Federal Court Dismisses FTC Antitrust Suit against Facebook

Facebook Chairman and CEO Mark Zuckerberg testifies at a House Financial Services Committee hearing in Washington, D.C., October 23, 2019. (Erin Scott/Reuters)

A D.C. federal court on Monday dismissed lawsuits by the Federal Trade Commission and 48 U.S. states seeking to break up Facebook over its engagement in ‘anticompetitive practices.’

The FTC had alleged that Facebook engaged in “anticompetitive conduct” through its acquisition of messaging app WhatsApp and social-media app Instagram. However, Judge James E. Boasberg of the U.S. District Court for the District of Columbia wrote in his opinion that the FTC was unable to detail its methods for concluding that Facebook held a dominant market share of social networking services.

“The FTC has failed to plead enough facts to plausibly establish a necessary element of” its claims, “namely, that Facebook has monopoly power in the market for Personal Social Networking (PSN) Services,” Boasberg wrote.The Complaint contains nothing on that score save the naked allegation that the company has had and still has a ‘dominant share of th[at] market (in excess of 60%).'”

Boasberg granted Facebook’s motion to dismiss the lawsuit, but gave the FTC time to file an emended complaint if the agency chooses to do so. The FTC will be able to file an emended complaint within 30 days.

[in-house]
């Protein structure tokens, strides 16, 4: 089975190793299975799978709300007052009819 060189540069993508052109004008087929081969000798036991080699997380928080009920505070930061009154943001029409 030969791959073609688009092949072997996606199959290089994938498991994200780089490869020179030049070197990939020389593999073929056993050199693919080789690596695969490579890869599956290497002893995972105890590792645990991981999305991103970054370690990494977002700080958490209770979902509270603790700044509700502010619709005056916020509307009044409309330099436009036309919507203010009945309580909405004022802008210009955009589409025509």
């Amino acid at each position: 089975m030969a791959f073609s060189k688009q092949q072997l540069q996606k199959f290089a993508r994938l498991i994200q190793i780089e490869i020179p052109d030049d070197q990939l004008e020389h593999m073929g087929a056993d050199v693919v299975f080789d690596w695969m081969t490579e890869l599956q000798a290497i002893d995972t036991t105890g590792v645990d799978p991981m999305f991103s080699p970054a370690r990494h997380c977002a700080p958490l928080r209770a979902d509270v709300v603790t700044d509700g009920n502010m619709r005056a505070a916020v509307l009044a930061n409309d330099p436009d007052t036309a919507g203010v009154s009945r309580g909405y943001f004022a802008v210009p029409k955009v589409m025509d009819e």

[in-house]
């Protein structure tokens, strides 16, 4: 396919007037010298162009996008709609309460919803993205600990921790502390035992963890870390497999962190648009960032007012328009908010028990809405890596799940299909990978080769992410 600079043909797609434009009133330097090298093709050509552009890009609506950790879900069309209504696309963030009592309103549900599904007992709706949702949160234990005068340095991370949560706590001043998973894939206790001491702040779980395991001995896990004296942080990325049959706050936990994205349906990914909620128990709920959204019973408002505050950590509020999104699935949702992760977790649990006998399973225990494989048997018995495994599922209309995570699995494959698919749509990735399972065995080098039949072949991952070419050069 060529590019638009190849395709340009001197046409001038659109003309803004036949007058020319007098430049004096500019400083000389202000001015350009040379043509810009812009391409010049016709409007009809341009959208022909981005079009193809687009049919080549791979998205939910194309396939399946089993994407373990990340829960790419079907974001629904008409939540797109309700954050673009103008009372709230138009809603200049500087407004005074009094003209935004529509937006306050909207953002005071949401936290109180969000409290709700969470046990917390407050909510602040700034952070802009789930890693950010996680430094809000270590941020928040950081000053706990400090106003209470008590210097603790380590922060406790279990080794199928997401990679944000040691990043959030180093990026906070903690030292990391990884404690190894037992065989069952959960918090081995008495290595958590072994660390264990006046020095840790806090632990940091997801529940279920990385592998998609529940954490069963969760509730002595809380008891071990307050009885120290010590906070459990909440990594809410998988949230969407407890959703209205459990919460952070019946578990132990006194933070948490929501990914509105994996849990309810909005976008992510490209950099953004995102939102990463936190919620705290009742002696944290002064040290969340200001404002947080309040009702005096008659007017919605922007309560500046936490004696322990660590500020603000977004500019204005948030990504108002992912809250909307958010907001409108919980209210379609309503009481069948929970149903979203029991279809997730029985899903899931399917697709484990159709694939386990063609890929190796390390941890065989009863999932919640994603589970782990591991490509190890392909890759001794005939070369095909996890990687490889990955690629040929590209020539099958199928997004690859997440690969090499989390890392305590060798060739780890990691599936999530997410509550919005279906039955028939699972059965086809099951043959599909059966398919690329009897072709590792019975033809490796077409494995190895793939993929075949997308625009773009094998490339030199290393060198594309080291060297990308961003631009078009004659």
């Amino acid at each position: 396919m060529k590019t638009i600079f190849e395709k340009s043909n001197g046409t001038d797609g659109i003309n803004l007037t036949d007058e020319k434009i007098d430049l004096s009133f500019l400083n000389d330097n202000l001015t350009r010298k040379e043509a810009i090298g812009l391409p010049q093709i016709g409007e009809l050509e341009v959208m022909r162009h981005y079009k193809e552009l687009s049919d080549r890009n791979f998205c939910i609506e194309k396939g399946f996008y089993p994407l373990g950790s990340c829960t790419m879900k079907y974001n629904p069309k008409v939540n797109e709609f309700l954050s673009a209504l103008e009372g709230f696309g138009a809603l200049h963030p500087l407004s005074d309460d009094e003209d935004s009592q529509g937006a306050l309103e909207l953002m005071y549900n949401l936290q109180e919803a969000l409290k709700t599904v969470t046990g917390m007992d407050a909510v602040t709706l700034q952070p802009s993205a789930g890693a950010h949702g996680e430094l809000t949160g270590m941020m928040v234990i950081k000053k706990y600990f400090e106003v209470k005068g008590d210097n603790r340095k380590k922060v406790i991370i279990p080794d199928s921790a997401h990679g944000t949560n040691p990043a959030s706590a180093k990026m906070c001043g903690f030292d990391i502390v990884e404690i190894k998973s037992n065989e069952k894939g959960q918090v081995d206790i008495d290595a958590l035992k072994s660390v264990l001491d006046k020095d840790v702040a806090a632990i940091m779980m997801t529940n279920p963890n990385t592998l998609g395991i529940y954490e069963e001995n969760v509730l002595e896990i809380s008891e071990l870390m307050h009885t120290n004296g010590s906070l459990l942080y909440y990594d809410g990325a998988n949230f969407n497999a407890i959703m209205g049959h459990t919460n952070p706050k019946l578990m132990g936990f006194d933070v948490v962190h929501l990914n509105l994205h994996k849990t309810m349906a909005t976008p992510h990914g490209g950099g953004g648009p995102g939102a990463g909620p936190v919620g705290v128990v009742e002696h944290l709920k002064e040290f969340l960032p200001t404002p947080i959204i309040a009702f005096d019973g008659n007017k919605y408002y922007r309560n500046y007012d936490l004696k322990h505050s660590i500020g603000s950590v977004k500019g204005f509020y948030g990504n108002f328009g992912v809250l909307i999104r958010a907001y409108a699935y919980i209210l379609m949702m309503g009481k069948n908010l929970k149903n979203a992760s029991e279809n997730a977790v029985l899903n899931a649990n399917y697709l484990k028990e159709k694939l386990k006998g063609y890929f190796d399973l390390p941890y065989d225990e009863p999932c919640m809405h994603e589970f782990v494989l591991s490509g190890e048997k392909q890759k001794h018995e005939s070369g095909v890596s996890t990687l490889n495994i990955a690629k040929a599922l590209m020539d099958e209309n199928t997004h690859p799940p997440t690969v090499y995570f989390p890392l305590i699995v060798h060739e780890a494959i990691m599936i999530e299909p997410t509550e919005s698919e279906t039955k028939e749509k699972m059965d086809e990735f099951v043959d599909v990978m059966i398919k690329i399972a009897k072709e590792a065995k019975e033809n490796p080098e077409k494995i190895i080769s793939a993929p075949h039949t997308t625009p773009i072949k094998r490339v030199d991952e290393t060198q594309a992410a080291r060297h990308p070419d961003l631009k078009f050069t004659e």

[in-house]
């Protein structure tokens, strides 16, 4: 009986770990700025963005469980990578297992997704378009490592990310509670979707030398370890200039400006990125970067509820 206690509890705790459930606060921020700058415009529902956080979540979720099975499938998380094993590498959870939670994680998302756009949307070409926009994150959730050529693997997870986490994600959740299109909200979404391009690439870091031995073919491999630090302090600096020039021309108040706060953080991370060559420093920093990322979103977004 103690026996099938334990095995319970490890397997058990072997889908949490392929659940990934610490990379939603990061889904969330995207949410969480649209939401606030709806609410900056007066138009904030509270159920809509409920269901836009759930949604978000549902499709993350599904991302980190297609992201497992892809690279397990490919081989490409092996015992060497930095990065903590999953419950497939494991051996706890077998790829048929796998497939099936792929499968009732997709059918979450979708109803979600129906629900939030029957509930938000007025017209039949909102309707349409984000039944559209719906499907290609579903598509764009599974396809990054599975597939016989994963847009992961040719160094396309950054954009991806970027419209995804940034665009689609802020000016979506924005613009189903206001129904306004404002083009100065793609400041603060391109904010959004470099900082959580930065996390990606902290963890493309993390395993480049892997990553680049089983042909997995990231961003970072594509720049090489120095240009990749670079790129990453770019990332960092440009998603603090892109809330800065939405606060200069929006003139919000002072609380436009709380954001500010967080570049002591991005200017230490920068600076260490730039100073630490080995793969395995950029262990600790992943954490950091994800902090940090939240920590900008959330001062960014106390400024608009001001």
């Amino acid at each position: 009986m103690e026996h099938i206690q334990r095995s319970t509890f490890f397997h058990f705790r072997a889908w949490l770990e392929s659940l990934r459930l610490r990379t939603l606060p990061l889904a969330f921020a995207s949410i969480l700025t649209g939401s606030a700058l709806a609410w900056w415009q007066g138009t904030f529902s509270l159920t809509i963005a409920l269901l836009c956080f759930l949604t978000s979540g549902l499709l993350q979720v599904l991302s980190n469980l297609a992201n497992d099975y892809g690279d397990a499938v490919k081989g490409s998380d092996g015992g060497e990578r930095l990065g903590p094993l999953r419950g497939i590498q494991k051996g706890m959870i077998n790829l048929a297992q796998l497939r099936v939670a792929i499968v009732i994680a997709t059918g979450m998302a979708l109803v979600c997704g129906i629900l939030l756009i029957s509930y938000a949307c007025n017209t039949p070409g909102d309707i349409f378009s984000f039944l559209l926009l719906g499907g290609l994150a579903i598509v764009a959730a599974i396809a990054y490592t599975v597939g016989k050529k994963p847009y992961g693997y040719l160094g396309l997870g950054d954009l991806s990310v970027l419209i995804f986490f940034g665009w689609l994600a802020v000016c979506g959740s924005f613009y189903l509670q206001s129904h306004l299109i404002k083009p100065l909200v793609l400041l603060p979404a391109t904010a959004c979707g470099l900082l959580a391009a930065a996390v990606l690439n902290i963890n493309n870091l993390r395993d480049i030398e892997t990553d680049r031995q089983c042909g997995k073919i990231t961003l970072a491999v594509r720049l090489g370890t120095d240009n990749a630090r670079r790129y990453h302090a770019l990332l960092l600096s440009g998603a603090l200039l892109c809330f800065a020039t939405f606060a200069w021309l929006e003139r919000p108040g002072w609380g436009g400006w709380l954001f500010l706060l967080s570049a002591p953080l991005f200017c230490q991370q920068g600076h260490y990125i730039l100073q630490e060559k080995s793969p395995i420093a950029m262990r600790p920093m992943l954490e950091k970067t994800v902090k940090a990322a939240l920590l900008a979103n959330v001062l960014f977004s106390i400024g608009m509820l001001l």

In addition, the court also dismissed an antitrust suit brought by 48 state attorneys general, led by New York attorney general Letitia James.

Facebook stocks rose following the ruling on Monday afternoon, and the company topped $1 trillion in value for the first time.

Representative Ken Buck (R., Colo.), the ranking member of the House Antitrust Committee, called for reforms in antitrust law following the ruling.

“Today’s development in the FTC’s case against Facebook shows that antitrust reform is urgently needed,” Buck said in a statement. “Congress needs to provide additional tools and resources to our antitrust enforcers to go after Big Tech companies engaging in anticompetitive conduct.”

Senator Josh Hawley (R., Mo.) also criticized the ruling.

This is deeply disappointing from the court, which acknowledged [Facebook’s] massive market power but essentially shrugged its shoulders. Bad result for the American people,” Hawley wrote on Twitter.

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Zachary Evans is a news writer for National Review Online. He is a veteran of the Israeli Defense Forces and a trained violist.


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